Eleven states with 63 electoral votes have not voted Democratic in the 10 elections since 1964: Alaska, Utah, Wyoming, Idaho, North Dakota, South Dakota, Oklahoma, Kansas, Nebraska, Indiana and Virginia. On election eve, Obama is competitive in Virginia and Indiana, which Bush carried in 2004 by margins of 8.2 and 20.7 percentage points, respectively. In Nebraska, which is one of two states (Maine is the other) that allocate an electoral vote to the candidate who carries each congressional district, Obama might win the 2nd District (Omaha). In 2004, George W. Bush beat John Kerry there by 22 percentage points.
Seven states with 60 electoral votes have voted Democratic only once since 1964: North Carolina, South Carolina, Alabama, Mississippi, Montana, Colorado and Arizona. It will not be startling if Obama carries two -- Colorado and North Carolina. In 2004, Bush carried them by 4.7 and 12.4 percentage points, respectively.
Coloradans and Nebraskans will vote Tuesday on measures to ban government-administered racial preferences in public employment, public education and public contracting. Voters have emphatically passed such measures in California (1996), Washington (1998) and Michigan (2006). If Colorado and Nebraska pass those measures, that will be evidence -- not counter to, but in addition to, the Obama candidacy -- that Americans are eager to put racial politics behind them.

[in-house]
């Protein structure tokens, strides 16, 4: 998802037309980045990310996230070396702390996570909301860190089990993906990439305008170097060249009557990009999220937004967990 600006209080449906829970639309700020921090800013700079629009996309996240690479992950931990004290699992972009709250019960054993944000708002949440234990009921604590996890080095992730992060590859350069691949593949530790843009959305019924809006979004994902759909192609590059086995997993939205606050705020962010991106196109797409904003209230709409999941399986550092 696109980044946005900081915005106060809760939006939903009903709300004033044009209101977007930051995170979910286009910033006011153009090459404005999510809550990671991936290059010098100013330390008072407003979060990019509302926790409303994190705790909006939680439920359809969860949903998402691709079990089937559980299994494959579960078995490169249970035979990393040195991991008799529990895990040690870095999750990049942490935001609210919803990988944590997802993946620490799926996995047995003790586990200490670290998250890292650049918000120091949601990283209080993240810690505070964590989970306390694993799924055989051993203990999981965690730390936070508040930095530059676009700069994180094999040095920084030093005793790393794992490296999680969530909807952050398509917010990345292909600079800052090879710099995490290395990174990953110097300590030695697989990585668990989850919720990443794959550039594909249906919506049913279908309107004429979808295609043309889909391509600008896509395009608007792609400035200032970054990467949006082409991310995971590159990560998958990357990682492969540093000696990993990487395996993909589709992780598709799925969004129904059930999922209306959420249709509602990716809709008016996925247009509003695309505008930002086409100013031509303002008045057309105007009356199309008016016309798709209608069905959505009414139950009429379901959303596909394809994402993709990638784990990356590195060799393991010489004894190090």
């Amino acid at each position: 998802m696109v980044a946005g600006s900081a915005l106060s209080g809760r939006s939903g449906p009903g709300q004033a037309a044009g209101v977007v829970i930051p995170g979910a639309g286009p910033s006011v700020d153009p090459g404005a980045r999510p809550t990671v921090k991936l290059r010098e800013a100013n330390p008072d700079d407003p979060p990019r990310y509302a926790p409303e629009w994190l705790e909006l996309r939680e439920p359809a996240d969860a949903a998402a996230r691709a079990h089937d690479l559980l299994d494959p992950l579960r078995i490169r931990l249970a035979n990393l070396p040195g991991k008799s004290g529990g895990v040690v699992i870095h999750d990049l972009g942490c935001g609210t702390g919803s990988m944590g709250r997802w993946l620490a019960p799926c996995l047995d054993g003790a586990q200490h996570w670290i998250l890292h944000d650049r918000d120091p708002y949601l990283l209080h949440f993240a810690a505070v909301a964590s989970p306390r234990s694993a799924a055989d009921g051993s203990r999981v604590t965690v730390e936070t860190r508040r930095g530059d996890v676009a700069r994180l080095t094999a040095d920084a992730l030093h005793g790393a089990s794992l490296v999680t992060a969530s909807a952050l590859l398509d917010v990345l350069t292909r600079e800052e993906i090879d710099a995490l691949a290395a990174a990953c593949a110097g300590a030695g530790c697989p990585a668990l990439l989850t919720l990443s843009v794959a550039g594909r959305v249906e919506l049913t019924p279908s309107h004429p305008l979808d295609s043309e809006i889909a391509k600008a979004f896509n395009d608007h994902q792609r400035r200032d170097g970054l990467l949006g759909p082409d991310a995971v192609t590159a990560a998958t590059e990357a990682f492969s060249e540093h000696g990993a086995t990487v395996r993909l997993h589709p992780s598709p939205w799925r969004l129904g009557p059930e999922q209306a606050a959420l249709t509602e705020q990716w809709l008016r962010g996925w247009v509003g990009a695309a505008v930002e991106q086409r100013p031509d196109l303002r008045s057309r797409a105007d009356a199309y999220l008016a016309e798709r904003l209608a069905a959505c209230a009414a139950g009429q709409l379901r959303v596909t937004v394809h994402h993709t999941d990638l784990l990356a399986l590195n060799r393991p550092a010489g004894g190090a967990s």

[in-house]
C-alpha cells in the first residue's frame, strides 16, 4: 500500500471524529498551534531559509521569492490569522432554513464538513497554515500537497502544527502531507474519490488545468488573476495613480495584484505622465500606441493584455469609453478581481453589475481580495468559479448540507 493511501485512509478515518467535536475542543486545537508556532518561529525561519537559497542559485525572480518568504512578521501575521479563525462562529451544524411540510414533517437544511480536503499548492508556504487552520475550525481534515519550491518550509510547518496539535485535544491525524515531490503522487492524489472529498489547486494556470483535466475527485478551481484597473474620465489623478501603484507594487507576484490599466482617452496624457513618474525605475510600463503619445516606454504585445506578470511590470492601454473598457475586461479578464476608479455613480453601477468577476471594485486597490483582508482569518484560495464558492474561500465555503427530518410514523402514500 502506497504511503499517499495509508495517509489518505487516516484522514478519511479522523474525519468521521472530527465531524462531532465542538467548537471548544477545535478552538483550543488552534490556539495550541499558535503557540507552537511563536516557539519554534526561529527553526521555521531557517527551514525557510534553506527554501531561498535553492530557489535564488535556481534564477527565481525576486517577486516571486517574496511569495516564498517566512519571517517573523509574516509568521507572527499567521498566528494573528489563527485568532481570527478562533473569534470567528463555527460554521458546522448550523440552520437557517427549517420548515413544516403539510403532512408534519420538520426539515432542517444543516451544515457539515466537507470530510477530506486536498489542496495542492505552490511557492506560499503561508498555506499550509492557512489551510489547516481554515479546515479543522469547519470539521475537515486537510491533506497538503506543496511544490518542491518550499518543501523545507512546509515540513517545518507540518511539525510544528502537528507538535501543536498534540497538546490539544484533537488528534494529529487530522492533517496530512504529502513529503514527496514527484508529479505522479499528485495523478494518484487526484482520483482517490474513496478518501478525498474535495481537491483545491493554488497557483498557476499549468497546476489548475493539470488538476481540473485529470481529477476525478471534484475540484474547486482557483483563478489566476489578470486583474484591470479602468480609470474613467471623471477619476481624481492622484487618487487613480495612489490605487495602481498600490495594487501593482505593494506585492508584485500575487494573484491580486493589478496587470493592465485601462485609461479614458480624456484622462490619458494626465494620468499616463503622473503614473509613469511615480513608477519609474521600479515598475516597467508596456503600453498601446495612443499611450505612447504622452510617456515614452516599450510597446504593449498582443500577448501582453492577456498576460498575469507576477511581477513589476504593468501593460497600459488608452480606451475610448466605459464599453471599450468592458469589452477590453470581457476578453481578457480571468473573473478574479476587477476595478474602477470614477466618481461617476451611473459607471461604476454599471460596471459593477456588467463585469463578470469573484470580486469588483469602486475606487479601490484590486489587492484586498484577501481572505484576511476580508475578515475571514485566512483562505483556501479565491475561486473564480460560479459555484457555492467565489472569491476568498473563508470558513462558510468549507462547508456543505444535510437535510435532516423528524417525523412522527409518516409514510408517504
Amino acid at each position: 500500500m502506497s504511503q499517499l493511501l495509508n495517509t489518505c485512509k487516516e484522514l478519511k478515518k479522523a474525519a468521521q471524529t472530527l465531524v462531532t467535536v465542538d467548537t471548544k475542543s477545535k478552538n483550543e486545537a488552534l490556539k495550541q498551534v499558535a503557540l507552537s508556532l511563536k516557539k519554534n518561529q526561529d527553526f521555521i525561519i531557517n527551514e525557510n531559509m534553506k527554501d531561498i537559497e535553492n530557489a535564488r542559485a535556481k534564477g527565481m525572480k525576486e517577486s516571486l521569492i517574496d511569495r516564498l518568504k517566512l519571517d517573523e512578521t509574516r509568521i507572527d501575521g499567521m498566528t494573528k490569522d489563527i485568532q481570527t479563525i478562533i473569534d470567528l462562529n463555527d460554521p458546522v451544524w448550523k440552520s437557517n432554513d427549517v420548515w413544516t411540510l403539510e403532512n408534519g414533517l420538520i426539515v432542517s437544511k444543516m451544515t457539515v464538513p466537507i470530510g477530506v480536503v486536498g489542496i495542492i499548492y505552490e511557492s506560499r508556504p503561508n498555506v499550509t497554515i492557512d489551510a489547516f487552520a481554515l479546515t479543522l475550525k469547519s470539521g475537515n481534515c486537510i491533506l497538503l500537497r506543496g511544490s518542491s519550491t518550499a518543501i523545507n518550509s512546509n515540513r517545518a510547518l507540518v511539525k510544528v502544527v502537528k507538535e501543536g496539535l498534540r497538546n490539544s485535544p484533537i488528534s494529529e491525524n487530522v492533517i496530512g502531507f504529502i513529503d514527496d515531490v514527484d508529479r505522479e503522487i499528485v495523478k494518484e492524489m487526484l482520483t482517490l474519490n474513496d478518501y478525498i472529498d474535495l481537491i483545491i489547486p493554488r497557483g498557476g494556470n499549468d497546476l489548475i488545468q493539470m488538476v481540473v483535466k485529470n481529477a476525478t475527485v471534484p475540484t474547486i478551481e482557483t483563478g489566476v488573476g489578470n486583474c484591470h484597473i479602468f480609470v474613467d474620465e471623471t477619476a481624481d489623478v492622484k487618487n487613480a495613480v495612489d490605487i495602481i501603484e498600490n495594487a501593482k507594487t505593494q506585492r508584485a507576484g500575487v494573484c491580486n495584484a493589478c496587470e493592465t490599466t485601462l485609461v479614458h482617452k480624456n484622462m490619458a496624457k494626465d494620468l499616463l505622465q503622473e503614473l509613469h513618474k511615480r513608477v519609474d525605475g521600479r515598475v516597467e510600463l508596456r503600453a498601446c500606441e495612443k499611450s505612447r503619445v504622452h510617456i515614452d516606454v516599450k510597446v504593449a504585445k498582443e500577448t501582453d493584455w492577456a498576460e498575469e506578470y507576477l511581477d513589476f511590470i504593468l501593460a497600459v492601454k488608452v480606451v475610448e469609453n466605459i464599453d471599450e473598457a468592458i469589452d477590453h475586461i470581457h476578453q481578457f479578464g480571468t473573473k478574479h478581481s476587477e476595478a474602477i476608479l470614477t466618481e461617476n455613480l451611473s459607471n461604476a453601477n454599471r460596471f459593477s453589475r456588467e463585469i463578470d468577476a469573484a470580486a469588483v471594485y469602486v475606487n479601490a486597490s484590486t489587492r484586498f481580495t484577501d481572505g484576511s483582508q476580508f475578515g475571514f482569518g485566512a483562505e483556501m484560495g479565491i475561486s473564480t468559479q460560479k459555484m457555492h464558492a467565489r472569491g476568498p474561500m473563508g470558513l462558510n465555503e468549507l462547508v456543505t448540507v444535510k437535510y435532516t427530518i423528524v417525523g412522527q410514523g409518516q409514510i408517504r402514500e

The most radical measure at issue Tuesday is on the Massachusetts ballot. Question 1 would abolish the state income tax, which raises $12.5 billion a year -- more than 40 percent of the state's budget. In 2002, a similar measure, although not much debated or even noticed, won 45 percent of the vote. Abolishing the tax would save the average taxpayer $3,600 a year, a sum that looms larger as taxpayers' investment portfolios become smaller.
Tuesday night might be chaotic: Elections are government undertakings, so they are not expected to be well run, and judging by the multiplying warnings that voting arrangements might buckle under the weight of predictably large turnouts, Election Day seems to have taken many state and local governments by surprise, yet again. Such dreary developments, anticipated with certainty, must be borne philosophically.
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